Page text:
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Student accommodation; is it worth investing?

Student Housing August 21st, 2016
Student accommodation; is it worth investing?

It’s that time of year again: A-level results… Arthur takes a look at student accommodation and potential prospects for investing in this area of the property market.

For an increasing number of students who received their A-level results on Thursday, university is the next step. UCAS calculates that as of midnight on the 18th August, 424,000 students have already been placed in UK higher education- that’s a 3pc increase on 2015- and it doesn’t yet include all those still going through the stressful process of clearing! UK universities are expanding. Year on year an increasing number of both UK nationals and foreign students are attending our higher education institutions. All those who have decided to move away from their hometown will have to live in student accommodation for the duration of their studies.

Most students tend to opt for university halls or private halls during first year and move into private lettings (or shared houses) for the remainder of their time at university. Whatever their choice of accommodation may be, the fact of the matter is that more students mean an increasing demand for student accommodation.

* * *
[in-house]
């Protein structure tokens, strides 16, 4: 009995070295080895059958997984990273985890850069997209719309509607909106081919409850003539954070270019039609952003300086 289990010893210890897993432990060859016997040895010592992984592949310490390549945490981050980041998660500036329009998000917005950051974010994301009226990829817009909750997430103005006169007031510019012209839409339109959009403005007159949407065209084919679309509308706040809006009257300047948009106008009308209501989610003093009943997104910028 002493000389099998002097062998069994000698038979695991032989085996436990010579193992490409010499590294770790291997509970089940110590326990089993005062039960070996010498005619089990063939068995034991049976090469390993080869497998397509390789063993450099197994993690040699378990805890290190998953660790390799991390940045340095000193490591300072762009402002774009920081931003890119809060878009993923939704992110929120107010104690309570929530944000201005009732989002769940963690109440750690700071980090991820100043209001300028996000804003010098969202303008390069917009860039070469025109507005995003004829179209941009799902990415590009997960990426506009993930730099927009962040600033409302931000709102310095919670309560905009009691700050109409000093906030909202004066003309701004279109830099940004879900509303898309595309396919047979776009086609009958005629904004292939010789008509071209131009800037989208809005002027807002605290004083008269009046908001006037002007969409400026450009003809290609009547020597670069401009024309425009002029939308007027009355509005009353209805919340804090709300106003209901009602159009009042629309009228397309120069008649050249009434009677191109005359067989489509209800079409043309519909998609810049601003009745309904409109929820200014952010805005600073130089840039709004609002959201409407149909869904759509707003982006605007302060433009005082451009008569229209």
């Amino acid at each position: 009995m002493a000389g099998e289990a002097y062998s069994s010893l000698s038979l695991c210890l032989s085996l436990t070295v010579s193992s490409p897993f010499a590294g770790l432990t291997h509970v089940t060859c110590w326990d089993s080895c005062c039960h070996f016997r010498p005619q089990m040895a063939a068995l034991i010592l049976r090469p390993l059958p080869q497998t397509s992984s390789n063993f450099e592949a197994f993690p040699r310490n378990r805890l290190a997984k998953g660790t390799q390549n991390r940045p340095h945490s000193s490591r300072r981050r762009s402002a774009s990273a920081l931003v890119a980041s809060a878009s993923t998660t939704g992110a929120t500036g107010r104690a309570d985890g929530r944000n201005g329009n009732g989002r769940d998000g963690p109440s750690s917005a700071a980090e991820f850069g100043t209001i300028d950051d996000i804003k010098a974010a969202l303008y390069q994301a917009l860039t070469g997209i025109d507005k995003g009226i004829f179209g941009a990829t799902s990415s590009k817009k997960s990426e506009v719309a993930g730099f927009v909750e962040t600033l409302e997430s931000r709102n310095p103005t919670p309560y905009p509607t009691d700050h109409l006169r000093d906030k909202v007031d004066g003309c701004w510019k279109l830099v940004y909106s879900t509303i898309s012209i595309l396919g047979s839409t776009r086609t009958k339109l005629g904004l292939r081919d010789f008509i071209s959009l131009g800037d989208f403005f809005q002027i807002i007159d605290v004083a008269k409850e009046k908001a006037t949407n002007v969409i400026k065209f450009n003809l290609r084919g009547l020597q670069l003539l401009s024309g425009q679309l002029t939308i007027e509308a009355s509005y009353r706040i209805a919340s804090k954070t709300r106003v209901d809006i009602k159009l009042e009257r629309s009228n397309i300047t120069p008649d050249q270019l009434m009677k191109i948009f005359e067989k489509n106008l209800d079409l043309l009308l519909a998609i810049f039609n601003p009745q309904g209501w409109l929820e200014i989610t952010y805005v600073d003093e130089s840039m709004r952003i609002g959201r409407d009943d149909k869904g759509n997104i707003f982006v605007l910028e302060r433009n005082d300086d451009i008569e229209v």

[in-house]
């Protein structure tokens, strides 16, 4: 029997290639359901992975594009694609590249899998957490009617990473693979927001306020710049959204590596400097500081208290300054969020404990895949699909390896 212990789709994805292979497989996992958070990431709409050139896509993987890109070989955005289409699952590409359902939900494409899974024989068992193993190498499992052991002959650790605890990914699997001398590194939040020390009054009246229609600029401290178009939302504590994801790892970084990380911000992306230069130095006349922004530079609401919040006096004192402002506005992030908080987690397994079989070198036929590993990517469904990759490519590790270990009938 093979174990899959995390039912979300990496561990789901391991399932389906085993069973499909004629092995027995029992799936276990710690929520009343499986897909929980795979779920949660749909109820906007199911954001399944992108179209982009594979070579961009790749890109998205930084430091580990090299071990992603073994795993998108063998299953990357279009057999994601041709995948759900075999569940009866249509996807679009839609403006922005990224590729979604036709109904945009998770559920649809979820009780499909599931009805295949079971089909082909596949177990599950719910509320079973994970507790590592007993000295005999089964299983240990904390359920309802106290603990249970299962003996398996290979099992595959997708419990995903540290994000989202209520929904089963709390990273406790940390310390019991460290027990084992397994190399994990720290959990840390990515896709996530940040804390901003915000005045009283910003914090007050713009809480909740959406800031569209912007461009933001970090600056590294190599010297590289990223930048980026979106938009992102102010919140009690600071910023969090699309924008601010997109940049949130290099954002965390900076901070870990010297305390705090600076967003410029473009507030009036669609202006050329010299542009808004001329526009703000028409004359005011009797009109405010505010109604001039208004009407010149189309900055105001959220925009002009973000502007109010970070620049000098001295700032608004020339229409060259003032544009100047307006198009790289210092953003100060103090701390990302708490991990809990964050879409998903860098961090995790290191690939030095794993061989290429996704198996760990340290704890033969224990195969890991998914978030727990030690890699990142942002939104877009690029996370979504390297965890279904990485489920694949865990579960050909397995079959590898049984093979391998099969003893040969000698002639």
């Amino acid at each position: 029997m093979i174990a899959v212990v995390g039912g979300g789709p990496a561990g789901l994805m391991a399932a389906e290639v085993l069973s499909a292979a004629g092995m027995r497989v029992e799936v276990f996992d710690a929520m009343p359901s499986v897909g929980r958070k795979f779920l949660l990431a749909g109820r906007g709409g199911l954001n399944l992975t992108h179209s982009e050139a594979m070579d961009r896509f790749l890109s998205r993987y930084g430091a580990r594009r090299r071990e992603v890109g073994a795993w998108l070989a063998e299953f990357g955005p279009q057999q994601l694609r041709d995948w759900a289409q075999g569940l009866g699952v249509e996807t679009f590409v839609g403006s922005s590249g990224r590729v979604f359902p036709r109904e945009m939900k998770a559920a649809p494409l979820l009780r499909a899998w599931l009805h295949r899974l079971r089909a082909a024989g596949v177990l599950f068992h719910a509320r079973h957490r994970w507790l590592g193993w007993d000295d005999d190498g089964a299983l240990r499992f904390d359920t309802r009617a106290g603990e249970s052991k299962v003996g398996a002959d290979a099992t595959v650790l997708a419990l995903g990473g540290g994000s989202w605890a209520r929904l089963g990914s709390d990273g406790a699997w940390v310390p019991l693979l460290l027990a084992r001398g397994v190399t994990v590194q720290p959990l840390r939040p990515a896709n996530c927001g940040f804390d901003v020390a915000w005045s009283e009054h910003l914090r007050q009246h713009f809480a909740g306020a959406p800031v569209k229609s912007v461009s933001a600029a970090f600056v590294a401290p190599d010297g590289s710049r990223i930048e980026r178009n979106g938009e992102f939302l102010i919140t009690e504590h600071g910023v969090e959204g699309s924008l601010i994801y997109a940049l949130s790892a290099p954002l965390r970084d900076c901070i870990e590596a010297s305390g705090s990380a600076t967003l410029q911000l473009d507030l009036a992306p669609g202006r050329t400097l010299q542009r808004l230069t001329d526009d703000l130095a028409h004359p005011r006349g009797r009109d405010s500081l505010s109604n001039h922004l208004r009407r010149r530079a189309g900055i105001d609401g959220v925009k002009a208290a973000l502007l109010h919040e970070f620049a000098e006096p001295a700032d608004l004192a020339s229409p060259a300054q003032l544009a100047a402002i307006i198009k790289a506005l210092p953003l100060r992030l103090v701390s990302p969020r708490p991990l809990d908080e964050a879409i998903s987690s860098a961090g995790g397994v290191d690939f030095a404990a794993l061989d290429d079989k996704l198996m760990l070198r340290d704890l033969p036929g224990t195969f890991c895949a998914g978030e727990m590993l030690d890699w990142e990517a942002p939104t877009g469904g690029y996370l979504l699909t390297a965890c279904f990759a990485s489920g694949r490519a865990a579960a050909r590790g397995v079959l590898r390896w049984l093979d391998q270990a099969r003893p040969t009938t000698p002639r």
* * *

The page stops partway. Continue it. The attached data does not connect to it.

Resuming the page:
It seems every city with a university is currently seeking multi-million pound investments into student accommodation.

The University of Bristol recently added 241 rooms to their popular Stoke Bishop campus, Birmingham university’s latest phase of development will add 300 new student rooms by 2017, and Bath has an on-going £43 million project to add 708 en-suites to their existed student accommodation (just to name a few of the student accommodation development projects). Private developers are following suit in areas where the universities themselves are expanding. There is an increasingly high demand to buy land in order to develop purpose-built student accommodation. The biggest names in private halls include Unite Group and Vita Student, but the market is filling up with other large developers who offer student accommodation ranging from affordable to luxury in all major university cities.

In London, evidence shows that there is actually a shortage of student beds in relation to the number of university students living in the city. Other cities following in this trend could prove to be the best areas for investment because there is guaranteed demand.

It seems that any investor with liquid capital seems to be allocating it to student property development. Even though the removal of student caps in the UK has lead to a surge in student numbers, investors need to be certain that their local market is not saturated before they build high-end student accommodation. Other profitable options include investing houses used for private student lettings, although these rent prices tend to be significantly lower than the more modern purpose-built rooms. Arthur recommends that investors thoroughly research the quality, location and price of the existing supply in the region before jumping in.


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